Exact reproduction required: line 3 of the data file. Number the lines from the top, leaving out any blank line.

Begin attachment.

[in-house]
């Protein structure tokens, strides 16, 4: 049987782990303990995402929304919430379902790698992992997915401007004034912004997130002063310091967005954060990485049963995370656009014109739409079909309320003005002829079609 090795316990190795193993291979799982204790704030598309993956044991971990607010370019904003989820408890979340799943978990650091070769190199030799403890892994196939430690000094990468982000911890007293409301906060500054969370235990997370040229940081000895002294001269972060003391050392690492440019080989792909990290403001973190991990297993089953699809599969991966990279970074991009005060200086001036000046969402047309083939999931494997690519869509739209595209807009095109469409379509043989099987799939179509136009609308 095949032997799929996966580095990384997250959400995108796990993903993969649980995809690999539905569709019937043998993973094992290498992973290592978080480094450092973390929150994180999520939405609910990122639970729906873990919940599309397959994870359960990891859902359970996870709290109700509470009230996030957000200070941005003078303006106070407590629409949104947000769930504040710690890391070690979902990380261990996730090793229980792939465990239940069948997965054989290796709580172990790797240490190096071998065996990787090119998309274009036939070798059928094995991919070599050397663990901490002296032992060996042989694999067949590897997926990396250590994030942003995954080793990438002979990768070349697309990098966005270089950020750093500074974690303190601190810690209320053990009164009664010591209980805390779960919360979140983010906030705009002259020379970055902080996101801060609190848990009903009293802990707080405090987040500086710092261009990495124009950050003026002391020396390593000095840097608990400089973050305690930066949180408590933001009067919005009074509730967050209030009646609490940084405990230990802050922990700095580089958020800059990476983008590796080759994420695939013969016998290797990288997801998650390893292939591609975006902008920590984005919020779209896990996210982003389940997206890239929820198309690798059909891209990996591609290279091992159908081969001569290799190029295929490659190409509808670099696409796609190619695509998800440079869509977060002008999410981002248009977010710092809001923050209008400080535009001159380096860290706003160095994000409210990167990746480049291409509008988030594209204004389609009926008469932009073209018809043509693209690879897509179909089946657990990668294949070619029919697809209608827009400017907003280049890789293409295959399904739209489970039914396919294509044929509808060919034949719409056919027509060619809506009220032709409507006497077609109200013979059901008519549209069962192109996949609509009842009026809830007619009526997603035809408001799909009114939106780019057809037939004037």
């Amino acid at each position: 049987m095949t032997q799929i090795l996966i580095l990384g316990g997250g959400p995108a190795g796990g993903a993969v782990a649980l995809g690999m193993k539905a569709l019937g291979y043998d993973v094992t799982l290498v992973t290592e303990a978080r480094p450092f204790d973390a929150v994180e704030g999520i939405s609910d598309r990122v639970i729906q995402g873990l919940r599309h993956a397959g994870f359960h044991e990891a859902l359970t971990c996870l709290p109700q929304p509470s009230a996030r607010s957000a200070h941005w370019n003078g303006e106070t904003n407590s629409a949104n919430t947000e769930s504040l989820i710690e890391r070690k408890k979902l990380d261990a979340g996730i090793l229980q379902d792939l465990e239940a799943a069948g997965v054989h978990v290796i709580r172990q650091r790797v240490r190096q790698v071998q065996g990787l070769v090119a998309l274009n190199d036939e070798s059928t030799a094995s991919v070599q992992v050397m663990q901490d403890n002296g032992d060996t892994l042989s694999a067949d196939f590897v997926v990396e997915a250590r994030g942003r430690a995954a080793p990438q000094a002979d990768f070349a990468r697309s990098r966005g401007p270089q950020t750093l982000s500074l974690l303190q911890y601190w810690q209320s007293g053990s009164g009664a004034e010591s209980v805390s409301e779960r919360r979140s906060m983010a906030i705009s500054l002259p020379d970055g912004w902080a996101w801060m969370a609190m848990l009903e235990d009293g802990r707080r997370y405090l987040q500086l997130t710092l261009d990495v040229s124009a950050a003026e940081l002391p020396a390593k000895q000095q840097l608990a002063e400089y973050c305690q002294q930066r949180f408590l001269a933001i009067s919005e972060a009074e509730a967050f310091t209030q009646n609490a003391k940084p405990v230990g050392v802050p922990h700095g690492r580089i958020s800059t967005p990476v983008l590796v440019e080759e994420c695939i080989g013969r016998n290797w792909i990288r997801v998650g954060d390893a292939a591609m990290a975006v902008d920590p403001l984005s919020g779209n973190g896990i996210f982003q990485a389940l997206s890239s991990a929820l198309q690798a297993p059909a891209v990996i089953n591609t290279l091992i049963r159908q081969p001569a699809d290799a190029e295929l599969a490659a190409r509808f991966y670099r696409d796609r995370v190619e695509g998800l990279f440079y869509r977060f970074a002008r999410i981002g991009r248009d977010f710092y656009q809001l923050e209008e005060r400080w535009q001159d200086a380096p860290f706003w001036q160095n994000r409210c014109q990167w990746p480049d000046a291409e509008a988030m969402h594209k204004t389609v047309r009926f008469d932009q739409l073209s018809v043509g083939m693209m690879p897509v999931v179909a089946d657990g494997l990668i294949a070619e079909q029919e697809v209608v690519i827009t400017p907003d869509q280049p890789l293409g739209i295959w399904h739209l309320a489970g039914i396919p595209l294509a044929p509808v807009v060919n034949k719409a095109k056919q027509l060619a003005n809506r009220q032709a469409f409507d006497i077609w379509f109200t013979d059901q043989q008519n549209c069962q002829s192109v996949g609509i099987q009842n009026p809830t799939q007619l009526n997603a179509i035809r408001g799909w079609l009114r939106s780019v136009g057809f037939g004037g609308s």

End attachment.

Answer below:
């Amino acid at each position: 049987m095949t032997q799929i090795l996966i580095l990384g316990g997250g959400p995108a190795g796990g993903a993969v782990a649980l995809g690999m193993k539905a569709l019937g291979y043998d993973v094992t799982l290498v992973t290592e303990a978080r480094p450092f204790d973390a929150v994180e704030g999520i939405s609910d598309r990122v639970i729906q995402g873990l919940r599309h993956a397959g994870f359960h044991e990891a859902l359970t971990c996870l709290p109700q929304p509470s009230a996030r607010s957000a200070h941005w370019n003078g303006e106070t904003n407590s629409a949104n919430t947000e769930s504040l989820i710690e890391r070690k408890k979902l990380d261990a979340g996730i090793l229980q379902d792939l465990e239940a799943a069948g997965v054989h978990v290796i709580r172990q650091r790797v240490r190096q790698v071998q065996g990787l070769v090119a998309l274009n190199d036939e070798s059928t030799a094995s991919v070599q992992v050397m663990q901490d403890n002296g032992d060996t892994l042989s694999a067949d196939f590897v997926v990396e997915a250590r994030g942003r430690a995954a080793p990438q000094a002979d990768f070349a990468r697309s990098r966005g401007p270089q950020t750093l982000s500074l974690l303190q911890y601190w810690q209320s007293g053990s009164g009664a004034e010591s209980v805390s409301e779960r919360r979140s906060m983010a906030i705009s500054l002259p020379d970055g912004w902080a996101w801060m969370a609190m848990l009903e235990d009293g802990r707080r997370y405090l987040q500086l997130t710092l261009d990495v040229s124009a950050a003026e940081l002391p020396a390593k000895q000095q840097l608990a002063e400089y973050c305690q002294q930066r949180f408590l001269a933001i009067s919005e972060a009074e509730a967050f310091t209030q009646n609490a003391k940084p405990v230990g050392v802050p922990h700095g690492r580089i958020s800059t967005p990476v983008l590796v440019e080759e994420c695939i080989g013969r016998n290797w792909i990288r997801v998650g954060d390893a292939a591609m990290a975006v902008d920590p403001l984005s919020g779209n973190g896990i996210f982003q990485a389940l997206s890239s991990a929820l198309q690798a297993p059909a891209v990996i089953n591609t290279l091992i049963r159908q081969p001569a699809d290799a190029e295929l599969a490659a190409r509808f991966y670099r696409d796609r995370v190619e695509g998800l990279f440079y869509r977060f970074a002008r999410i981002g991009r248009d977010f710092y656009q809001l923050e209008e005060r400080w535009q001159d200086a380096p860290f706003w001036q160095n994000r409210c014109q990167w990746p480049d000046a291409e509008a988030m969402h594209k204004t389609v047309r009926f008469d932009q739409l073209s018809v043509g083939m693209m690879p897509v999931v179909a089946d657990g494997l990668i294949a070619e079909q029919e697809v209608v690519i827009t400017p907003d869509q280049p890789l293409g739209i295959w399904h739209l309320a489970g039914i396919p595209l294509a044929p509808v807009v060919n034949k719409a095109k056919q027509l060619a003005n809506r009220q032709a469409f409507d006497i077609w379509f109200t013979d059901q043989q008519n549209c069962q002829s192109v996949g609509i099987q009842n009026p809830t799939q007619l009526n997603a179509i035809r408001g799909w079609l009114r939106s780019v136009g057809f037939g004037g609308s």